Fine dust increases COPD patients’ hospitalization: study

Marian Chu  Published 2018.05.15  17:08  Updated 2018.05.15 17:08


New research has shown that fine dust raises the risk of getting the chronic obstructive pulmonary disease. COPD is a chronic inflammatory lung disease that makes it hard to breathe.

The team, led by Professors Shim Jae-jeong and Choi Ju-hwan from the department of internal medicine at Korea University Guro Hospital, published the country's first cohort study on the subject to find fine dust to be the primary reason for the acute deterioration of COPD.

The study, conducted for two years starting in 2015, classified 374 patients who were hospitalized for COPD into four groups: good, normal, poor, and very poor.

Results showed patients who had a “normal” status were 1.6 times more likely to be admitted to the hospital than patients who were “good.” The hospitalization rate was also the highest when fine dust (PM10) pollution exceeded 30 ㎍/㎥.

Research from Korea University Guro Hospital shows fine dust is linked to COPD hospitalization.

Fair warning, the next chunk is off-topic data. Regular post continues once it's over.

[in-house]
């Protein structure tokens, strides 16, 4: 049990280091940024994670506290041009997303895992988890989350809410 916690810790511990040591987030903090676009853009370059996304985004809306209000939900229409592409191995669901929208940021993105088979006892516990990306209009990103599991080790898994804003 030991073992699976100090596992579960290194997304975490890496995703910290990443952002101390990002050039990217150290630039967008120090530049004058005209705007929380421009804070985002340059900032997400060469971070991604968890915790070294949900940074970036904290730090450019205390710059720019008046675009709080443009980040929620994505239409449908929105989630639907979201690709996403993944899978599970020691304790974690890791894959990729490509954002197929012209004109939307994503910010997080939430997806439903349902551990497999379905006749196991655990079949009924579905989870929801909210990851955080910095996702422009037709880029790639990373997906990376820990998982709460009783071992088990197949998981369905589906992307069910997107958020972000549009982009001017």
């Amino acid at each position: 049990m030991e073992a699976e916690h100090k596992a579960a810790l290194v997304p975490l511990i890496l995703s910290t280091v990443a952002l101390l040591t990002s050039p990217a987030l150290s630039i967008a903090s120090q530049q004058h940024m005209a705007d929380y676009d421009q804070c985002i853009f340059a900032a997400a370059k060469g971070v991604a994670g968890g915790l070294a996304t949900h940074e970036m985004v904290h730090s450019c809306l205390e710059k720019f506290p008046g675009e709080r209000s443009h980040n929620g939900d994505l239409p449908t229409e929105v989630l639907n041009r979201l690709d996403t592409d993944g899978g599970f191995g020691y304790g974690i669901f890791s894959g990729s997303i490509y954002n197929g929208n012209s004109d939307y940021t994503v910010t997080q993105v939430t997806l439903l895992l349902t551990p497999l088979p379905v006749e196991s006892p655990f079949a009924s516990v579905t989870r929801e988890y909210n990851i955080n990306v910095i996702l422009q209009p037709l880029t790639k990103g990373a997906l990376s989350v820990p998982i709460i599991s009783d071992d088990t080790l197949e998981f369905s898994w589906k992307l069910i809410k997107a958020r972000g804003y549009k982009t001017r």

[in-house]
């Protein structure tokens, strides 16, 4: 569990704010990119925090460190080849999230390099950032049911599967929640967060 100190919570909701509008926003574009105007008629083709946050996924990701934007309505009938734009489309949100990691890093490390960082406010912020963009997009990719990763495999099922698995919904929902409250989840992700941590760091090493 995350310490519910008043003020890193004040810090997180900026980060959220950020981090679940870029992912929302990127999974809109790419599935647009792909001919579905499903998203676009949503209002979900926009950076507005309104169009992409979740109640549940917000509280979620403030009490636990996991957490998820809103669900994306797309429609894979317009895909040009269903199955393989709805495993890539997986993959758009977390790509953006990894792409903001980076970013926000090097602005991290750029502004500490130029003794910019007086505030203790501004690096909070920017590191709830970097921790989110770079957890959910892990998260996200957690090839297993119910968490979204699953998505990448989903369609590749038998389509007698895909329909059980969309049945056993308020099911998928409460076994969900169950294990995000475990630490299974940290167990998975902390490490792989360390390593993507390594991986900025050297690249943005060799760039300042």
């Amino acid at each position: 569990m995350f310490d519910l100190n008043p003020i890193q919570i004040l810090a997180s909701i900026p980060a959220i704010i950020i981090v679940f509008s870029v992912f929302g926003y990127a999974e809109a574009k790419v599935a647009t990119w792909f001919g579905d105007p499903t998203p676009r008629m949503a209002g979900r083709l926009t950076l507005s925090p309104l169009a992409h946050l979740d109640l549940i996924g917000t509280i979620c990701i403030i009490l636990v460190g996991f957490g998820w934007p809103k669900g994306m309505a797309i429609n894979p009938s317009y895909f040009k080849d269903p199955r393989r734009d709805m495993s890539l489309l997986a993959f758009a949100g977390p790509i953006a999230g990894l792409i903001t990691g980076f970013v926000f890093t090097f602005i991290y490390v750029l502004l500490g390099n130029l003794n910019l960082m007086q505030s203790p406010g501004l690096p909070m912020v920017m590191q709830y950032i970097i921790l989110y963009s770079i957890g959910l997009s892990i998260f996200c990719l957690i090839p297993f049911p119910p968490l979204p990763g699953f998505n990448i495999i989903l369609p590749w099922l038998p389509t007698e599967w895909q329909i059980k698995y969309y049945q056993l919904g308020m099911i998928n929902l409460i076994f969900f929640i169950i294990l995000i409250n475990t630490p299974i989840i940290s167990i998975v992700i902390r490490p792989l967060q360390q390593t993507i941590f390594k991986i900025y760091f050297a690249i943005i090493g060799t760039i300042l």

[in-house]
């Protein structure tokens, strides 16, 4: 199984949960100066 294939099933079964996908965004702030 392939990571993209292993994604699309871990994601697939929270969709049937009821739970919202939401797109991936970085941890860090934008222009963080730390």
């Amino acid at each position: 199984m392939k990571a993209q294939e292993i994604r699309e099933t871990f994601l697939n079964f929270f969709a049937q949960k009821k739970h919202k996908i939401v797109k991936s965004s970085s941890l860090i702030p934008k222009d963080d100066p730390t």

Hospitalization rates due to COPD also peaked three days after a day with high fine dust particle concentration. The reason for the lapse of three days is most likely attributable to the time it takes for immune cells to create an abnormal inflammatory reaction after the fine dust is inhaled, the researchers said.

The hospital noted that COPD patients should be extra-careful in February to May when the fine dust concentration is the highest.

"Fine dust research has focused on asthma, acute bronchitis, and cardiovascular disease. There has been a lack of research into the exact numbers and standard for COPD. This research clarifies the relationship between COPD onset risk and fine dust,” Shim said.

The study was published in the April issue of the International Journal of COPD.

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